• Adam Gretz breaks down why the Canadiens could be a tough matchup for the Penguins. And, no, Carey Price isn’t the main reason. [Pensburgh]

Darcy Kuemper explains that, after being off the ice for months, “you kind of have to re-teach yourself how to play goalie.” If nothing else, Kuemper faces one of the bigger challenges to regain his past form, simply because he’s been legitimately elite since January 2019, basically. [Arizona Republic]

Departures, Sabres firing fallout, and other hockey links

• Now-former Rochester Americans coach Chris Taylor spoke to Bill Hoppe about getting fired. When word surfaced that the Sabres were firing Jason Botterill, Taylor believed that it would be limited to that. Instead, it was a purge where a stunning 22 people were fired. Taylor admits he didn’t see it coming. That’s pretty understandable, being that the Americans finished second in their division for two seasons in a row, and third during Taylor’s first campaign as head coach. [Buffalo Hockey Beat]

• Lyle “Spector” Richardson notes that Botterill ranks among assistant GMs who couldn’t find big success as GMs. Interesting stuff, although I’d argue that Ron Hextall did a mostly good job with the Flyers, particularly cleaning up their cap nightmares. He just* made the classic mistake of … um, hiring someone with almost the same last name? [Featurd]

* — OK, there were multiple errors, but I’d still give Hextall a “B” or “B+” overall.

• Why a Connor McDavid rookie card auction already surpassed $70K. It’s on its way to becoming the most expensive modern hockey card. [Edmonton Journal]

• EA Sports downplayed rumblings about “NHL 21” being left out of a video hyping future games. [U.S. Gamer]

• Pondering how Reid Cashman’s departure might affect the Capitals. Check this one out if you want to dive into the pool-o-analytics. [Japers’ Rink]

• Nikolay Goldobin bolting from the Canucks to the KHL represents one last departure for this post. There had been high hopes at times for Goldobin, but it didn’t work out. You could probably argue with Canucks fans on Twitter about Goldobin still, though. [Offside Vancouver]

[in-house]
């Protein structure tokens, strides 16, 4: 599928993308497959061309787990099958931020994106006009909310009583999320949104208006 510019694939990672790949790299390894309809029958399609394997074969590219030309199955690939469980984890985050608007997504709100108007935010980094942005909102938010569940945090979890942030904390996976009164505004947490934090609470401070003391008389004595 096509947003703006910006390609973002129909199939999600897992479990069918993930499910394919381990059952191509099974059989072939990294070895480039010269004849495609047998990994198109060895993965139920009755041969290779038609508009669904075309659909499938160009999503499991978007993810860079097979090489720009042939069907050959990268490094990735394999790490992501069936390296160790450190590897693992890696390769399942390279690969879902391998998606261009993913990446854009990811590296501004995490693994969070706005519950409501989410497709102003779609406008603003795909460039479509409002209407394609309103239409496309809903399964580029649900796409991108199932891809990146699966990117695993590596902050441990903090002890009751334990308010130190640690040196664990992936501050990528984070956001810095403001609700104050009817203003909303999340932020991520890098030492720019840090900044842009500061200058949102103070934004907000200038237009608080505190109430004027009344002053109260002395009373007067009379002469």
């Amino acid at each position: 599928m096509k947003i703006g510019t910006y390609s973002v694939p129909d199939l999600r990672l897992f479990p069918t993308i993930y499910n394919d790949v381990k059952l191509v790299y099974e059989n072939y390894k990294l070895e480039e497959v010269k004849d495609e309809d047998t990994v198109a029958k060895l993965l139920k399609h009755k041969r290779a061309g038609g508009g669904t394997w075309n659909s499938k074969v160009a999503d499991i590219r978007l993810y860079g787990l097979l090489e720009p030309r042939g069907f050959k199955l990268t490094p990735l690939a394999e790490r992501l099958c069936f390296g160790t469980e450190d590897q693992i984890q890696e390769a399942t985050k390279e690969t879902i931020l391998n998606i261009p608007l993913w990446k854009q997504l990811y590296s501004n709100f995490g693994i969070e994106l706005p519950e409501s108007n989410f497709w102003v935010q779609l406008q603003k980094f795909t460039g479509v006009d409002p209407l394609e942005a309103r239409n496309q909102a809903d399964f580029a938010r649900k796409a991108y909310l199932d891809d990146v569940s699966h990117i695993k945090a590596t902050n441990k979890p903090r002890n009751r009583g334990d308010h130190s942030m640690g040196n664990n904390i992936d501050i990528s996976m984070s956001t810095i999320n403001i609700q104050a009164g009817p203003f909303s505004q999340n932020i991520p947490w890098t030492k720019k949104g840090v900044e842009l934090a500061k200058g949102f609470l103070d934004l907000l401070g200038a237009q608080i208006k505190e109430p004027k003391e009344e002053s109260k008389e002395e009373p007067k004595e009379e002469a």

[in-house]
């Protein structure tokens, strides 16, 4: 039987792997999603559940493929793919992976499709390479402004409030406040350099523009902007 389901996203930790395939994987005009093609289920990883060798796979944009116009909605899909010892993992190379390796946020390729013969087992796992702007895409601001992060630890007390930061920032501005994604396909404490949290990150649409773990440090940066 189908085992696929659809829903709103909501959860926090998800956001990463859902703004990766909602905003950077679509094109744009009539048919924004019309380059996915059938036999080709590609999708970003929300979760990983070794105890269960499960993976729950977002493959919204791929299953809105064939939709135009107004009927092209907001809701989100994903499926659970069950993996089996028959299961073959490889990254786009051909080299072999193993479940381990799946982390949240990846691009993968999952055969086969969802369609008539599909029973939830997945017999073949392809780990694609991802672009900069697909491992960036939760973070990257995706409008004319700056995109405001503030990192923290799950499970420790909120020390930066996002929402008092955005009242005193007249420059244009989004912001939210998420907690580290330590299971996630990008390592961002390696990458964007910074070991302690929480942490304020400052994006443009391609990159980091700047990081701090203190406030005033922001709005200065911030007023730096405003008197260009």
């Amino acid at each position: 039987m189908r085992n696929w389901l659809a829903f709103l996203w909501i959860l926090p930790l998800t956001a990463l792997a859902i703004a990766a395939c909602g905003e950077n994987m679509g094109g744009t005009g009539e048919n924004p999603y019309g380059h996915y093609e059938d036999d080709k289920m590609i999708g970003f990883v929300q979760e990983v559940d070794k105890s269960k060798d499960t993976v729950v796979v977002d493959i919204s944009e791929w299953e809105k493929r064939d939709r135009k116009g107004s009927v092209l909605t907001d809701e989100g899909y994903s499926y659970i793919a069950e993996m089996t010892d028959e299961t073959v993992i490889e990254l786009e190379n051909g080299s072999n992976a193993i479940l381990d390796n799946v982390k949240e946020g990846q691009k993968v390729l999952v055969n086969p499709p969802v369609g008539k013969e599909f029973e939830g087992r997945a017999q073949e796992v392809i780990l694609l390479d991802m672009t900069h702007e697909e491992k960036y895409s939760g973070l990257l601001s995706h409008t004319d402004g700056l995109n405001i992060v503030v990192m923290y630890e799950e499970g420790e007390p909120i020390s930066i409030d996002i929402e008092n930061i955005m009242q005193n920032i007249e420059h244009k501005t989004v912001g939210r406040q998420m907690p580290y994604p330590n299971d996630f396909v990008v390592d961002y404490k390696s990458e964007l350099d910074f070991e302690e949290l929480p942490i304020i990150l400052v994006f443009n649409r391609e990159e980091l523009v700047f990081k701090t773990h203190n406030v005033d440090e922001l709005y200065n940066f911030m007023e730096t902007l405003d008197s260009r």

James O’Brien is a writer for Pro Hockey Talk on NBC Sports. Drop him a line at phtblog@nbcsports.com or follow him on Twitter @cyclelikesedins.

PHT Morning Skate: Willie O’Ree, others on racism in and outside of hockey

Willie O'Ree racism in hockey
Getty Images

Welcome to the PHT Morning Skate, a collection of links from around the hockey world. Have a link you want to submit? Email us at phtblog@nbcsports.com.

O’Ree and others on racism in and around hockey

• Hockey trailblazer Willie O’Ree described George Floyd’s death and the events surrounding it as “very discouraging.” O’Ree added that, on a larger level, racism isn’t going to go away overnight. That said, after witnessing statements from the likes of Blake Wheeler acknowledging their privilege, O’Ree wonders if the truth about racism is finally “sinking in.” Maybe players can show that they’ve learned such lessons once play resumes? [CBC]

• Michael Traikos caught up with Kevin Weekes for his perspective on racism in and around hockey. On one hand, Weekes celebrates players “without a horse in the race” such as Jonathan Toews and Blake Wheeler for speaking up. On the other hand, Weekes emphasizes that there’s still a lot of work to do. [Toronto Sun]

• Jeff Veillette spots the sometimes-rampant racism in the “NHL 20” community. Unfortunately, it seems like EA Sports has a lot of work to do to improve this area. Also unfortunately, it doesn’t appear that the company is putting a lot of resources into fixing this problem, either. [Faceoff Circle]

CBA talks intensify, and other hockey bits

• Both TSN’s Darren Dreger and Sportsnet’s Elliotte Friedman report that the NHL and NHLPA are intensifying talks to extend the CBA. Stabilizing escrow is a big factor for the players, as the pandemic pause is likely to hit them hard, and for quite some time. [More detail in 31 Thoughts, in particular]

• Read up on the Sens Foundation ending its relationship with the Ottawa Senators. [Sports Daily]

Nick Foligno and his family open up a new chapter with “The Heart’s Playbook.” [The Hockey Writers]

• The Oilers realize that, with the “championship pedigree” of the Blackhawks, an upset isn’t out of the question during the Qualifying Round. [Sportsnet; also read PHT’s previews for the West here]

• Which teams are oddsmakers favoring if action starts up again? [Featurd]

• Emily Kaplan looks at a coronavirus trend for Ducks fans: getting married at the Honda Center. Pretty fun. [ESPN]